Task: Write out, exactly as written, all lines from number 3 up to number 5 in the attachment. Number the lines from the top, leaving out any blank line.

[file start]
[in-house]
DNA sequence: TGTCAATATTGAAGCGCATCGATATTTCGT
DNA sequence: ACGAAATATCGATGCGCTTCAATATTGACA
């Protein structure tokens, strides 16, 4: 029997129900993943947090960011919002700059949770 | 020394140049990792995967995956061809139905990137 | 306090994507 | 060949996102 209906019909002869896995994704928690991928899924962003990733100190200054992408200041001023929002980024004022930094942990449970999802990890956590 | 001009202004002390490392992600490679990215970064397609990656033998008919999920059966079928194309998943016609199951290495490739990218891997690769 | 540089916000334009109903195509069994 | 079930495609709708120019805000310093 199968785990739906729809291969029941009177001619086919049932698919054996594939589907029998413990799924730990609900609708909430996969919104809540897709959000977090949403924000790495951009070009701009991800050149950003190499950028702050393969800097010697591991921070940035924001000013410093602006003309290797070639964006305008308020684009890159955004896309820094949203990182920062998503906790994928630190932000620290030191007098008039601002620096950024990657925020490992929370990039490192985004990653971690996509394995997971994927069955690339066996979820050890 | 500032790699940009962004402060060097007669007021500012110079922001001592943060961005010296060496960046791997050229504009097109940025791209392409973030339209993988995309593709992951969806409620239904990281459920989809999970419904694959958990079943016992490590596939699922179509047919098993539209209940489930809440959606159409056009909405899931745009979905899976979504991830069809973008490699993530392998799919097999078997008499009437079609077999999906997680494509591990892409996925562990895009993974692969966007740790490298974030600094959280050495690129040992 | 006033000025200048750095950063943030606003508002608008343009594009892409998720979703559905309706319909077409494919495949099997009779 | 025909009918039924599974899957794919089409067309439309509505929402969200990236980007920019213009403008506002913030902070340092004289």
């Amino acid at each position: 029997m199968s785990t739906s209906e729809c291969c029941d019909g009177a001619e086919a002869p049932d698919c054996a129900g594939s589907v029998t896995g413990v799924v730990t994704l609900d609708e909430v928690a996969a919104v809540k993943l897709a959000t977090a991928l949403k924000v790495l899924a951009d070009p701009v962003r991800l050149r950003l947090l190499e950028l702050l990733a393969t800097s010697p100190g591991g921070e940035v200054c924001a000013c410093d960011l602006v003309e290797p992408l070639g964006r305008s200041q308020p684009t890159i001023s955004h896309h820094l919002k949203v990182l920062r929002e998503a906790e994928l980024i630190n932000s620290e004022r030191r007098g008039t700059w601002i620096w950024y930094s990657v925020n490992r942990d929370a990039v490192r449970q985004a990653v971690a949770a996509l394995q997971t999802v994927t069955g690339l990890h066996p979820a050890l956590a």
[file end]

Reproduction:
DNA sequence: ACGAAATATCGATGCGCTTCAATATTGACA
């Protein structure tokens, strides 16, 4: 029997129900993943947090960011919002700059949770 | 020394140049990792995967995956061809139905990137 | 306090994507 | 060949996102 209906019909002869896995994704928690991928899924962003990733100190200054992408200041001023929002980024004022930094942990449970999802990890956590 | 001009202004002390490392992600490679990215970064397609990656033998008919999920059966079928194309998943016609199951290495490739990218891997690769 | 540089916000334009109903195509069994 | 079930495609709708120019805000310093 199968785990739906729809291969029941009177001619086919049932698919054996594939589907029998413990799924730990609900609708909430996969919104809540897709959000977090949403924000790495951009070009701009991800050149950003190499950028702050393969800097010697591991921070940035924001000013410093602006003309290797070639964006305008308020684009890159955004896309820094949203990182920062998503906790994928630190932000620290030191007098008039601002620096950024990657925020490992929370990039490192985004990653971690996509394995997971994927069955690339066996979820050890 | 500032790699940009962004402060060097007669007021500012110079922001001592943060961005010296060496960046791997050229504009097109940025791209392409973030339209993988995309593709992951969806409620239904990281459920989809999970419904694959958990079943016992490590596939699922179509047919098993539209209940489930809440959606159409056009909405899931745009979905899976979504991830069809973008490699993530392998799919097999078997008499009437079609077999999906997680494509591990892409996925562990895009993974692969966007740790490298974030600094959280050495690129040992 | 006033000025200048750095950063943030606003508002608008343009594009892409998720979703559905309706319909077409494919495949099997009779 | 025909009918039924599974899957794919089409067309439309509505929402969200990236980007920019213009403008506002913030902070340092004289």
């Amino acid at each position: 029997m199968s785990t739906s209906e729809c291969c029941d019909g009177a001619e086919a002869p049932d698919c054996a129900g594939s589907v029998t896995g413990v799924v730990t994704l609900d609708e909430v928690a996969a919104v809540k993943l897709a959000t977090a991928l949403k924000v790495l899924a951009d070009p701009v962003r991800l050149r950003l947090l190499e950028l702050l990733a393969t800097s010697p100190g591991g921070e940035v200054c924001a000013c410093d960011l602006v003309e290797p992408l070639g964006r305008s200041q308020p684009t890159i001023s955004h896309h820094l919002k949203v990182l920062r929002e998503a906790e994928l980024i630190n932000s620290e004022r030191r007098g008039t700059w601002i620096w950024y930094s990657v925020n490992r942990d929370a990039v490192r449970q985004a990653v971690a949770a996509l394995q997971t999802v994927t069955g690339l990890h066996p979820a050890l956590a």